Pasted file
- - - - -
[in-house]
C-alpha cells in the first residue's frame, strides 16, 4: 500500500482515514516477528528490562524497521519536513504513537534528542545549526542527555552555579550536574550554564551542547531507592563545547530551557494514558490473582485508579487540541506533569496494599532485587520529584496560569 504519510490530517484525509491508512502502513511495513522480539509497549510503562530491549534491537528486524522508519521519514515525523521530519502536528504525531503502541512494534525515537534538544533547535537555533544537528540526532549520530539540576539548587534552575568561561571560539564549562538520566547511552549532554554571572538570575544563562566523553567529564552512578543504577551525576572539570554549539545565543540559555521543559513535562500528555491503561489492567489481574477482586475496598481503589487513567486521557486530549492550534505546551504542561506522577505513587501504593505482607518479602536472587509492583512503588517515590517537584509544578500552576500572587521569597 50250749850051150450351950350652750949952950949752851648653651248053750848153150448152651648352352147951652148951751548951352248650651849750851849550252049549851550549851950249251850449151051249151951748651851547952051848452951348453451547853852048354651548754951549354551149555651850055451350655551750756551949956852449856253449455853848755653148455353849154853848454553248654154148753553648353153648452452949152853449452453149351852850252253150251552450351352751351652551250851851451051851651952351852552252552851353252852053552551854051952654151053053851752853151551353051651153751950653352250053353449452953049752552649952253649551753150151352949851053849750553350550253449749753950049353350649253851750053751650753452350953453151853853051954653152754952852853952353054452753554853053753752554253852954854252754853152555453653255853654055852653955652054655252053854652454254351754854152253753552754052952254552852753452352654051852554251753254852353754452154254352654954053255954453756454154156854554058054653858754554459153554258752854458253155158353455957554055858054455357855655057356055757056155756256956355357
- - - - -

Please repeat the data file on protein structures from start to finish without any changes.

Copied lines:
[in-house]
C-alpha cells in the first residue's frame, strides 16, 4: 500500500482515514516477528528490562524497521519536513504513537534528542545549526542527555552555579550536574550554564551542547531507592563545547530551557494514558490473582485508579487540541506533569496494599532485587520529584496560569 504519510490530517484525509491508512502502513511495513522480539509497549510503562530491549534491537528486524522508519521519514515525523521530519502536528504525531503502541512494534525515537534538544533547535537555533544537528540526532549520530539540576539548587534552575568561561571560539564549562538520566547511552549532554554571572538570575544563562566523553567529564552512578543504577551525576572539570554549539545565543540559555521543559513535562500528555491503561489492567489481574477482586475496598481503589487513567486521557486530549492550534505546551504542561506522577505513587501504593505482607518479602536472587509492583512503588517515590517537584509544578500552576500572587521569597 50250749850051150450351950350652750949952950949752851648653651248053750848153150448152651648352352147951652148951751548951352248650651849750851849550252049549851550549851950249251850449151051249151951748651851547952051848452951348453451547853852048354651548754951549354551149555651850055451350655551750756551949956852449856253449455853848755653148455353849154853848454553248654154148753553648353153648452452949152853449452453149351852850252253150251552450351352751351652551250851851451051851651952351852552252552851353252852053552551854051952654151053053851752853151551353051651153751950653352250053353449452953049752552649952253649551753150151352949851053849750553350550253449749753950049353350649253851750053751650753452350953453151853853051954653152754952852853952353054452753554853053753752554253852954854252754853152555453653255853654055852653955652054655252053854652454254351754854152253753552754052952254552852753452352654051852554251753254852353754452154254352654954053255954453756454154156854554058054653858754554459153554258752854458253155158353455957554055858054455357855655057356055757056155756256956355357